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Archive for October 28th, 2019

Alice Renaud: The Origin of Halloween
Monday, October 28th, 2019

Do you love Halloween? I do, I do, I do. In the UK, where I live, a lot of people complain about it. “What is this American invention that has crossed the Atlantic and is spreading its commercialized tentacles everywhere, etc.” What those good folk don’t realize is that it’s all our fault. Yes, we British actually invented Halloween. Possibly in cooperation with the Irish.

It started with the pagans (doesn’t it always?). In Ireland, and possibly in parts of Britain, too, Halloween was called Samhain. In my mother’s homeland, Wales, it was Nos Calan Gaf, Winter’s Eve. And the Saxons called it Blood Monat, the month of blood. It was a festival that marked the arrival of winter. A time of magic and danger, when the barrier between this world and the Otherworld became so thin that gods and monsters could cross into our universe and walk among humans. On that night, people who had been enchanted and turned into animals could regain their human form, until dawn.

Later, the Catholic Church adopted the feast and made it into a festival of the dead. 1 November was the day of All Hallows, All Souls. So the day before became All Hallows’ Eve — Halloween. Still a time of danger and magic. Poor people went round to the houses of rich people and offered to pray for their souls in return for food. Rich people would bake special cakes to give out, called “soul cakes”. The practice was called “souling”. Irish immigrants took it to the US where it became trick o’treating.

So the monsters are still with us, though usually in the form of little kids wandering the streets in costume. Normal rules are still suspended — it’s the only night in the year when we positively encourage our children to accept sweets from strangers.

It’s also a perfect time to read ghost stories and paranormal tales. I would like to suggest two of them, which have been inspired by Halloween and the old Celtic myths that accompanied it.

MYSTIC DESIRE is a collection of brand new paranormal romance stories by talented BVS authors. Buy link:
It includes stories about hot warlocks, Native American dream catchers, mystical jewelry, lustful vampires, a grumpy leprechaun, a ghostly terrier, a zombie apocalypse and things that go bump and ooh! in the night. There is something for everyone in this anthology!

MUSIC FOR A MERMAN, on pre-order at the special promo price of $0.99 until the release date of 1 November, is Book 2 in the Sea of Love series, a fantasy romance trilogy inspired by Welsh folk tales. Buy link:

Rob Regor knew that humans were trouble. All the shape shifting mermen of the Morvann Islands knew it. And human women were double trouble… especially when they were lying on the road in front of a digger.

Can Rob, merman and rookie cop, fight his attraction to the sexy eco-warrior Charlie? Can Charlie open up her heart to Rob, when a secret buried in her past surfaces and changes her completely?

Read below an extract from The Sweetest Magic of All, my story in the Mystic Desire anthology…

Saffy knelt on the grass and opened the book of spells. Book was a strong word for the worn diary in which Auntie May had recorded her enchantments, but all witches had books of spells. So she’d call it a book, just as she called herself a witch.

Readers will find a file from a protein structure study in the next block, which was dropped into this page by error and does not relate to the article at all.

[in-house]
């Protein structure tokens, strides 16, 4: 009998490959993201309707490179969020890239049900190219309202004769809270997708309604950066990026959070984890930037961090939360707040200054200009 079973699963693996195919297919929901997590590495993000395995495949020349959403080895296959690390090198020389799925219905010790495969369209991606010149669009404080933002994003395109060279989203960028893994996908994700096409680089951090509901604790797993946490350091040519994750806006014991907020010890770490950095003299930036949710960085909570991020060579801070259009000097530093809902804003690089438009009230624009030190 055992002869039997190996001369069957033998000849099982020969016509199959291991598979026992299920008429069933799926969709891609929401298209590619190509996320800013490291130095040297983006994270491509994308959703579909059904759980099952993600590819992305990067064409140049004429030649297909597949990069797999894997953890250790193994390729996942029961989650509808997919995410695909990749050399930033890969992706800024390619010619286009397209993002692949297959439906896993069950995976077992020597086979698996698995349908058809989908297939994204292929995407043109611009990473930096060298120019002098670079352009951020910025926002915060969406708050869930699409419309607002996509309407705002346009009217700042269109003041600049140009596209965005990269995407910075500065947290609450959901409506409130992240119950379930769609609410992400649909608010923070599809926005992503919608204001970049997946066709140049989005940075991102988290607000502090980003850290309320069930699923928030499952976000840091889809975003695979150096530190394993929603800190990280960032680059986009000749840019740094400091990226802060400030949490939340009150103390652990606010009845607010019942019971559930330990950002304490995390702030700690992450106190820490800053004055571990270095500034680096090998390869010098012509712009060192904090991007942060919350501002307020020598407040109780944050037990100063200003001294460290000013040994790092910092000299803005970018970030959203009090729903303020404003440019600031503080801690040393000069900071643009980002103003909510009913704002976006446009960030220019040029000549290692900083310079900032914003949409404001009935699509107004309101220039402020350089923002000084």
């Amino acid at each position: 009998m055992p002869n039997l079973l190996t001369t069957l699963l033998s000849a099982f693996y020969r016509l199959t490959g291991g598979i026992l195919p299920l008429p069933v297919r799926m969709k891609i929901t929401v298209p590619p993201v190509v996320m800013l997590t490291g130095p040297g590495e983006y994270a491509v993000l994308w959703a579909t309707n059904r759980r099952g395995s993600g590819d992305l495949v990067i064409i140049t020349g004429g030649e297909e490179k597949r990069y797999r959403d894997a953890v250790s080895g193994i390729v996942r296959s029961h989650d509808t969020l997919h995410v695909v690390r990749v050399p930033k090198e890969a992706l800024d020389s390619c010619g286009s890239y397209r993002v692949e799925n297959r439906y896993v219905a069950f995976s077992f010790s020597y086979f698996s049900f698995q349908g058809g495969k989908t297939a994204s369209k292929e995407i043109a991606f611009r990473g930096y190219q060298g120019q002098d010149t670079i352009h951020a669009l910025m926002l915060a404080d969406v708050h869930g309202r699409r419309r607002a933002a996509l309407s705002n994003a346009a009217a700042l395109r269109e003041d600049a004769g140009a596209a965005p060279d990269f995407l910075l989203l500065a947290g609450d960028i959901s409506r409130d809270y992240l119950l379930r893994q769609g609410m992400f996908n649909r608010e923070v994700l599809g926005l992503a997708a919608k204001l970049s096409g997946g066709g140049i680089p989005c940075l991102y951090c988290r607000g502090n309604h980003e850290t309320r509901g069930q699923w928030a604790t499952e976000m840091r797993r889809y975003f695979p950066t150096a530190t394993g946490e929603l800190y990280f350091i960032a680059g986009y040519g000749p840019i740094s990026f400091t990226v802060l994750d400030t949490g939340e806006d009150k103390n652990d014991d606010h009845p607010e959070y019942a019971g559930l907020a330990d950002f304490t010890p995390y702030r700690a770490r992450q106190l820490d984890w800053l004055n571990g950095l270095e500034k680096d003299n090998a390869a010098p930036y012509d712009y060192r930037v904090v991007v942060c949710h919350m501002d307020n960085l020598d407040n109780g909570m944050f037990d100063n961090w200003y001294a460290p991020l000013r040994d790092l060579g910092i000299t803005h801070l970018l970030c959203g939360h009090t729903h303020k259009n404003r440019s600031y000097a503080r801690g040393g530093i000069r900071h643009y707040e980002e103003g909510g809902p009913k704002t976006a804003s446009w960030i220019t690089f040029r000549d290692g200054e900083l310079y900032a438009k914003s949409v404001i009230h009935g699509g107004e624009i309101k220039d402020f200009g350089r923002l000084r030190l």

Though she was only an apprentice. A chill crept over her skin, as if a shadow had blotted out the summer sun. She stared hard at the spidery handwriting, but all she could see was the thin body of her aunt, almost swallowed up by the tubes and machines that were keeping her alive. Only one thing could help her now, the magical amulet that she’d once worn around her neck. The amulet had vanished a week ago, on the day she’d had a stroke, and they’d rushed her to the hospital in Swansea. No one had been able to find it since.

Cold enveloped Saffy and seeped into her limbs. The amulet was her aunt’s last hope. She had to find it. Now.

She took a deep breath. The familiar smells of the seaside meadow streamed into her nose, pushing back the icy fear that dug its claws into her flesh. Salt on the wind. Wildflowers. Good, rich earth, softened by the morning dew. “I can do this,” she said.

She placed the book on the grass and waved her hands above it, the way her aunt had shown her. Auntie May had made magic look so easy. Saffy had never managed to cast a spell on her own, but today she had to try, and succeed. She kept breathing, in and out, to keep herself calm. The spell to find lost objects was supposed to be easy. And this meadow was a special place, where the ancient magic of the world flowed fast and strong. Surely the spell would succeed here.

Saffy laid her hands in the grass, on either side of the yellowed pages. A ladybird landed on her index finger and walked down onto the book, as if to encourage her. She concentrated. All her life seemed to pour into the breath she was taking… into her tongue as it formed the words.

“Bound and binding
Binding, bound
See the sight
Hear the sound
What was lost
Now is found.”

She closed her eyes and waited for the vision that would show her where the lost amulet was. All she saw was the red light of the sun, shining through her lids. She opened her eyes. There was only the meadow, frothy with oxeye daisies, and the turquoise dome of the sky. A perfect midsummer day, mocking her and her pathetic attempts at magic. Bitter dismay surged, burning her throat and the back of her eyes. She let out a strangled cry. “Fuck and triple fuck!”

“What have you lost?”

The male voice, behind her, made her jump. She turned. A man, wrapped in a black coat, was staring at her, just a few feet away. A warm tide of embarrassment rose from her neck to her cheeks. He must have heard her say the spell. He’d think she was nuts.